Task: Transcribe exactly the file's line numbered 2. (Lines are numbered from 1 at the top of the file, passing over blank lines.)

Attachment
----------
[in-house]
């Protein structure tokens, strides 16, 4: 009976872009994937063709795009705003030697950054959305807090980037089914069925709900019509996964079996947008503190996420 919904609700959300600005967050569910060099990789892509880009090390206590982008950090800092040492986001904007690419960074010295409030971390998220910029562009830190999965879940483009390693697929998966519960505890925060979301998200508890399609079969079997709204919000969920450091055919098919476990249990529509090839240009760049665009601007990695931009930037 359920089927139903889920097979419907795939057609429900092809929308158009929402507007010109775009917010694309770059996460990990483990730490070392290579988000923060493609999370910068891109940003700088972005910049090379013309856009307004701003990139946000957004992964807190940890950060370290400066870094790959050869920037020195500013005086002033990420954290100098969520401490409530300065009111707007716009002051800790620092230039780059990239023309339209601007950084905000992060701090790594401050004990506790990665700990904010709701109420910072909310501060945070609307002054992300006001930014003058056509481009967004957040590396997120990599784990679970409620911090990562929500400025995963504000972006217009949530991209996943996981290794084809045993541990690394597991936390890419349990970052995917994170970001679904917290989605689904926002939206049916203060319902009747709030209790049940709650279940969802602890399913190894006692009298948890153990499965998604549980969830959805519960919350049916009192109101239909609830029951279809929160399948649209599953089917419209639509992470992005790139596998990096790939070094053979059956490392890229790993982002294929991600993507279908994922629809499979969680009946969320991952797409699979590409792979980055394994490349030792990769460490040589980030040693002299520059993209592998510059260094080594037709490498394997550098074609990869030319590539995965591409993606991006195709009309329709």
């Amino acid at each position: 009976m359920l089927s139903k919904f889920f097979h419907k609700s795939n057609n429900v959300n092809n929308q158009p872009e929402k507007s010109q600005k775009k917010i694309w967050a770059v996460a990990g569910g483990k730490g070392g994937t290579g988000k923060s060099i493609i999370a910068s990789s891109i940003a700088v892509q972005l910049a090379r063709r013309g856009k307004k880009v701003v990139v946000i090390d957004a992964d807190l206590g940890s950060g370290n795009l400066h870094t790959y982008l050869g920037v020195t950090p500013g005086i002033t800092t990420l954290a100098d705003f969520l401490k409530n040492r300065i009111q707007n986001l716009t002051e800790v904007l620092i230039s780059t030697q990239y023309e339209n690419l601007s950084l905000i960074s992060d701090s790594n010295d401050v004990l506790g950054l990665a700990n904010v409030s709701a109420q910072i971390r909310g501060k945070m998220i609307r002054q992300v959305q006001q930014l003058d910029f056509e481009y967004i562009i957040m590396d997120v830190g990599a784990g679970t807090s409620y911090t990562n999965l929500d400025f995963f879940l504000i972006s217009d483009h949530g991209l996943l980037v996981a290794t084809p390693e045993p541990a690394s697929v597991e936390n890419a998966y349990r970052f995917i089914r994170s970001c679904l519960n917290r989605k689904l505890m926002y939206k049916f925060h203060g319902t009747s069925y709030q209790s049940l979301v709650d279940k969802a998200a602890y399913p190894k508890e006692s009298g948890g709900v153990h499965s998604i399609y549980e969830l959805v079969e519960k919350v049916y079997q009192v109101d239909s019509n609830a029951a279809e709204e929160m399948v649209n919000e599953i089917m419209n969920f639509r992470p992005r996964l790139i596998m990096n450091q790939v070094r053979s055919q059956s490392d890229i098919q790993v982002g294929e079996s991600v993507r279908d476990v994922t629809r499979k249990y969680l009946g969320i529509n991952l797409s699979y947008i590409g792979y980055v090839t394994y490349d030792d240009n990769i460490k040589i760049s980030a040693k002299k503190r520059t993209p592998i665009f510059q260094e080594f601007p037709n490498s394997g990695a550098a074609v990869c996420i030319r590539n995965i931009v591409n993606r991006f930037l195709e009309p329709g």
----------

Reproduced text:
């Protein structure tokens, strides 16, 4: 009976872009994937063709795009705003030697950054959305807090980037089914069925709900019509996964079996947008503190996420 919904609700959300600005967050569910060099990789892509880009090390206590982008950090800092040492986001904007690419960074010295409030971390998220910029562009830190999965879940483009390693697929998966519960505890925060979301998200508890399609079969079997709204919000969920450091055919098919476990249990529509090839240009760049665009601007990695931009930037 359920089927139903889920097979419907795939057609429900092809929308158009929402507007010109775009917010694309770059996460990990483990730490070392290579988000923060493609999370910068891109940003700088972005910049090379013309856009307004701003990139946000957004992964807190940890950060370290400066870094790959050869920037020195500013005086002033990420954290100098969520401490409530300065009111707007716009002051800790620092230039780059990239023309339209601007950084905000992060701090790594401050004990506790990665700990904010709701109420910072909310501060945070609307002054992300006001930014003058056509481009967004957040590396997120990599784990679970409620911090990562929500400025995963504000972006217009949530991209996943996981290794084809045993541990690394597991936390890419349990970052995917994170970001679904917290989605689904926002939206049916203060319902009747709030209790049940709650279940969802602890399913190894006692009298948890153990499965998604549980969830959805519960919350049916009192109101239909609830029951279809929160399948649209599953089917419209639509992470992005790139596998990096790939070094053979059956490392890229790993982002294929991600993507279908994922629809499979969680009946969320991952797409699979590409792979980055394994490349030792990769460490040589980030040693002299520059993209592998510059260094080594037709490498394997550098074609990869030319590539995965591409993606991006195709009309329709």